Cambridge discourages student employment despite UK’s soaring cost of living

Student visa regulations restrict international students’ work hours to 20 hours per week. “When you’re an international student, you always have to be very careful with what you do.”

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A new report from the Sutton Trust in the United Kingdom has revealed that a significant number of college students in England are being forced to take up additional jobs or extra shifts to cover their cost of living expenses. 

The report indicated that almost one-third of students faced financial challenges that compelled them to find alternative sources of income.

However, renowned institution Cambridge University has taken a different approach and discourages its students from taking on employment while studying, effectively forcing some students to juggle both a job and their degree during the term. 

Some students expressed their frustration over the dual responsibility, with several accounts revealing that they feel compelled to keep their employment a secret amid the increasing cost of living expenses that they need to meet.

Lily, a first-year student, found it quite challenging to juggle her studies and work at a bakery, requiring her to work for 20 hours every week. Her weekends are typically consumed with work shifts, and she has to pick up additional weekday mornings when lectures don’t interfere.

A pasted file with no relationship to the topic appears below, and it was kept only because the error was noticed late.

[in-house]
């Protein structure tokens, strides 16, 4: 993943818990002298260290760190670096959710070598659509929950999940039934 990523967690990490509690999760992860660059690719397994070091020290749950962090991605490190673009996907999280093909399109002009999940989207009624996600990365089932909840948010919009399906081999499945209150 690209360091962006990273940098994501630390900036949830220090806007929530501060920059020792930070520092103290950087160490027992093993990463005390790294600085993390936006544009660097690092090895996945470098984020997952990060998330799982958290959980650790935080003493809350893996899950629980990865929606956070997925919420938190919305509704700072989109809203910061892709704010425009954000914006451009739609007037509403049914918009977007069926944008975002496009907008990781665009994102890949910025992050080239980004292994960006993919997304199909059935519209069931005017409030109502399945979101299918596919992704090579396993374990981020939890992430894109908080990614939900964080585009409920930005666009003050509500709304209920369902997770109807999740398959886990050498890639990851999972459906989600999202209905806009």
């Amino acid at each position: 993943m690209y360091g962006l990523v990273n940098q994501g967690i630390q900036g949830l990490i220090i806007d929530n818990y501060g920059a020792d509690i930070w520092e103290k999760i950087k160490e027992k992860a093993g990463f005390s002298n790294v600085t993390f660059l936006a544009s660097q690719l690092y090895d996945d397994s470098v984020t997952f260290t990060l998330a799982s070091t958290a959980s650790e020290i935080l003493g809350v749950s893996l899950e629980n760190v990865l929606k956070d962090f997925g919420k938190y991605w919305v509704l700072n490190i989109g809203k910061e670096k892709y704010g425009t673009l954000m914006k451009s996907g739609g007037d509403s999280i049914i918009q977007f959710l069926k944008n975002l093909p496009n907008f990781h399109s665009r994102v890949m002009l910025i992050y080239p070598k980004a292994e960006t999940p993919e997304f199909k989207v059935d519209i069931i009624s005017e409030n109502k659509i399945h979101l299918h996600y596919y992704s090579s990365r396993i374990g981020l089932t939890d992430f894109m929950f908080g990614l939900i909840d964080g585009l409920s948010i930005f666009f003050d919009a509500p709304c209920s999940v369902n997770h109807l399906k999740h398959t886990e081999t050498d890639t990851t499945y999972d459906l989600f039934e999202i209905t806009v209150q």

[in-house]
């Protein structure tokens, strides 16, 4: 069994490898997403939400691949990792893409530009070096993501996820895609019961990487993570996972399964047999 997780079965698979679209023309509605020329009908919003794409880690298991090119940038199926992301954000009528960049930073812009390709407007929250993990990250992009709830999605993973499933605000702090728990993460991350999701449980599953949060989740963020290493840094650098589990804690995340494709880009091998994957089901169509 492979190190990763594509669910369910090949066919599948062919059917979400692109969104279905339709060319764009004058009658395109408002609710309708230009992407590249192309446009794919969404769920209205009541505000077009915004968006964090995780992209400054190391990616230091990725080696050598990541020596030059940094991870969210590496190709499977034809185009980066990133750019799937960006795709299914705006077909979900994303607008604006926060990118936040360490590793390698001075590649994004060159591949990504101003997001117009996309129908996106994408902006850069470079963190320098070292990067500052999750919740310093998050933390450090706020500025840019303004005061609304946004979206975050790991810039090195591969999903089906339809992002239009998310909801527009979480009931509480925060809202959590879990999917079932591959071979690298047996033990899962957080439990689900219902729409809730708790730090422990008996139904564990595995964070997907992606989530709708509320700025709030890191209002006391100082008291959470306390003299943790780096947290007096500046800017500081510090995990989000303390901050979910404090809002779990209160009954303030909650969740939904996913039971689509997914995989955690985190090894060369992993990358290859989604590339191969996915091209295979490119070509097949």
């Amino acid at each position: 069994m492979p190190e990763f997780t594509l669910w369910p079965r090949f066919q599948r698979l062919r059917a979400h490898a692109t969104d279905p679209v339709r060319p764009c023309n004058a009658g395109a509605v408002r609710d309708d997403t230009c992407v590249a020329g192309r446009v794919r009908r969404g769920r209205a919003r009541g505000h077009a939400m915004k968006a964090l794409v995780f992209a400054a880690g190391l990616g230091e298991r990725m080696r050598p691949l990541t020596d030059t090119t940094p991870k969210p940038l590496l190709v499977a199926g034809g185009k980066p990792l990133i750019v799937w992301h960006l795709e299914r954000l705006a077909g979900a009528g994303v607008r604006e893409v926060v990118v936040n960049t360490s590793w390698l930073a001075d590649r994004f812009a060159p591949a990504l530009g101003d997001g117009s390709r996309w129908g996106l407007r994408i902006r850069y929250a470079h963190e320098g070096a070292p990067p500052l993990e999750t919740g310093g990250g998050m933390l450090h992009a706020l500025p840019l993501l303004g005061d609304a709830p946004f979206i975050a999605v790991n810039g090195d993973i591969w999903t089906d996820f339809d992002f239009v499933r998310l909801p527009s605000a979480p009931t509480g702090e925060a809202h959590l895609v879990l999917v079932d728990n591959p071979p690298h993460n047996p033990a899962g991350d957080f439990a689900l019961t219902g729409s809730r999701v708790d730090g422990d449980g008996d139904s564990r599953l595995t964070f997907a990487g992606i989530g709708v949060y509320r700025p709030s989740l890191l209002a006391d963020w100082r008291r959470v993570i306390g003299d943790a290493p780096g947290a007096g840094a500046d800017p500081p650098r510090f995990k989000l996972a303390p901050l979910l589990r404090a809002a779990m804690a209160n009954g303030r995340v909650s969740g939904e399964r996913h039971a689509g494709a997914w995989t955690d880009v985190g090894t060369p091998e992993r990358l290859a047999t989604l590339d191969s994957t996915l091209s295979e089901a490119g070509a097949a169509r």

“This is quite difficult,” Lily told Varsity, recounting being “always tired” but needing to work in order to financially support her family.

Student visa regulations restrict international students’ work hours to 20 hours per week. “When you’re an international student, you always have to be very careful with what you do,” said Sarah as she works three jobs, hoping “they don’t find out.”

Students also highlighted the inconsistency in the university’s approach toward different types of commitments, with extracurricular activities like rowing, journalism, or theater being encouraged as fundamental components of student life despite often requiring more hours than a job would demand. 

The cost of living crisis in the UK has compounded the financial challenges faced by international students. One in five students at top universities now consider dropping out over cost of living, reported a recent Russell Group Students’ Unions study, with a quarter regularly going without food and a few other essentials. 

Nathan Yasis

Nathan Yasis

Nathan studied information technology and secondary education in college. He dabbled in and taught creative writing and research to high school students for three years before settling in as a digital journalist.

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Nathan Yasis

Nathan Yasis

Nathan studied information technology and secondary education in college. He dabbled in and taught creative writing and research to high school students for three years before settling in as a digital journalist.